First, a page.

|Façade detail of the “Smartcity Barcelona” pavilion|
A façade design in which photovoltaic panels end up casting shadows upon other photovoltaic panels does not seem to me to be the “smartest” design idea. “Form follows energy” is the catchy slogan of the “Smartcity Barcelona” pavilion’s project statement (a research collaboration between Endesa and the IaaC), which attempts to explain an idea that actually makes perfect sense and that is indeed intelligent: why not use photovoltaic panels in conjunction with windows—as window awnings—so that solar heat gain into a building is minimized in summer and maximized in winter?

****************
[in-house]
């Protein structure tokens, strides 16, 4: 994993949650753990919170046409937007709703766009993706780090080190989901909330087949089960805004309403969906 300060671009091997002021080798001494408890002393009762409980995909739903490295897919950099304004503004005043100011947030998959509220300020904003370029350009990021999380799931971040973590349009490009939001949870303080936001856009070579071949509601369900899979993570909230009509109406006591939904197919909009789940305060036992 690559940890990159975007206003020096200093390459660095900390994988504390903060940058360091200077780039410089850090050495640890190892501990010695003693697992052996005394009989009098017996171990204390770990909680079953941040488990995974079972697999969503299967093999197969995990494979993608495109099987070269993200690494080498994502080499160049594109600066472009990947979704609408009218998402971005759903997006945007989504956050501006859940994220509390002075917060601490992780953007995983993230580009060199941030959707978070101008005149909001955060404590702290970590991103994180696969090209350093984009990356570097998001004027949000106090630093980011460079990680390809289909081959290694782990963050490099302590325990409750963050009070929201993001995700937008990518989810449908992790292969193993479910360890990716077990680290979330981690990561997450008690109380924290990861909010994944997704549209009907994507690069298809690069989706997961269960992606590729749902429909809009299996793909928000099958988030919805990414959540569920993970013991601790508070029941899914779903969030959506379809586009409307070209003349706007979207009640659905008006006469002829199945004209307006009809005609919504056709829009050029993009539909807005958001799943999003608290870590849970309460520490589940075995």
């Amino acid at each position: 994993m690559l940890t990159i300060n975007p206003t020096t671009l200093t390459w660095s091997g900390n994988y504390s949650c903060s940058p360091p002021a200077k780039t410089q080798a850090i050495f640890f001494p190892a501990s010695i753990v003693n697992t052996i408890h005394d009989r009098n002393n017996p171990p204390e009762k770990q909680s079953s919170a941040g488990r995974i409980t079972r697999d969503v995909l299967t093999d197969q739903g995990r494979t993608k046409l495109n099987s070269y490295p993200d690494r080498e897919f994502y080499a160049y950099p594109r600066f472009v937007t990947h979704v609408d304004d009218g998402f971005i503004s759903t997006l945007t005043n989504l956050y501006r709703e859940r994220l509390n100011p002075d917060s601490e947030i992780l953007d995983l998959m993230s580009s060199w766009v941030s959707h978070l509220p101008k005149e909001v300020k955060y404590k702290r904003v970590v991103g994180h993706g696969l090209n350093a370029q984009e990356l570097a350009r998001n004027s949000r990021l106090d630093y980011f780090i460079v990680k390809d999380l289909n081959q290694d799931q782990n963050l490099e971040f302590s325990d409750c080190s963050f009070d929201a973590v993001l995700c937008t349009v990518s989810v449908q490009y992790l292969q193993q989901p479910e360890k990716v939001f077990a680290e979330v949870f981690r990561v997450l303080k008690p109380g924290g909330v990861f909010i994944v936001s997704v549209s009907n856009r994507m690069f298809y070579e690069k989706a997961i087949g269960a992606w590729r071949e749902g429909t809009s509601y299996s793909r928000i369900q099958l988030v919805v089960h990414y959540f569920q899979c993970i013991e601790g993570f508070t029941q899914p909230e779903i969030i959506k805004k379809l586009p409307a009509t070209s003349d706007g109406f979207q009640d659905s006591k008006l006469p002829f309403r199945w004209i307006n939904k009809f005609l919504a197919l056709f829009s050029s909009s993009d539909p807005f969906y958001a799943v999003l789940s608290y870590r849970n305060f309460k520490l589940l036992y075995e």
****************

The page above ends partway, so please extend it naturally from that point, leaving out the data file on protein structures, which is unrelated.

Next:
But because the windows of this façade are placed close together and staggered at different heights in a much more aesthetically dynamic checker pattern, some awnings end up casting shadows upon other ones at certain times of the day and year. If the windows and their awnings were simply lined up rather than checkered then this would not be a problem. But that would not look as sexy, would it?
All this becomes even more idiotic when we read in the statement that parametric design methods were applied here, presumably to optimize the placement of windows and the angles of their electricity-generating awnings. Looks like architectural form overshadowed, as it were, energy considerations. Are we before a new kind of façadism?
P.S. I’m getting really tired of the word “smart”.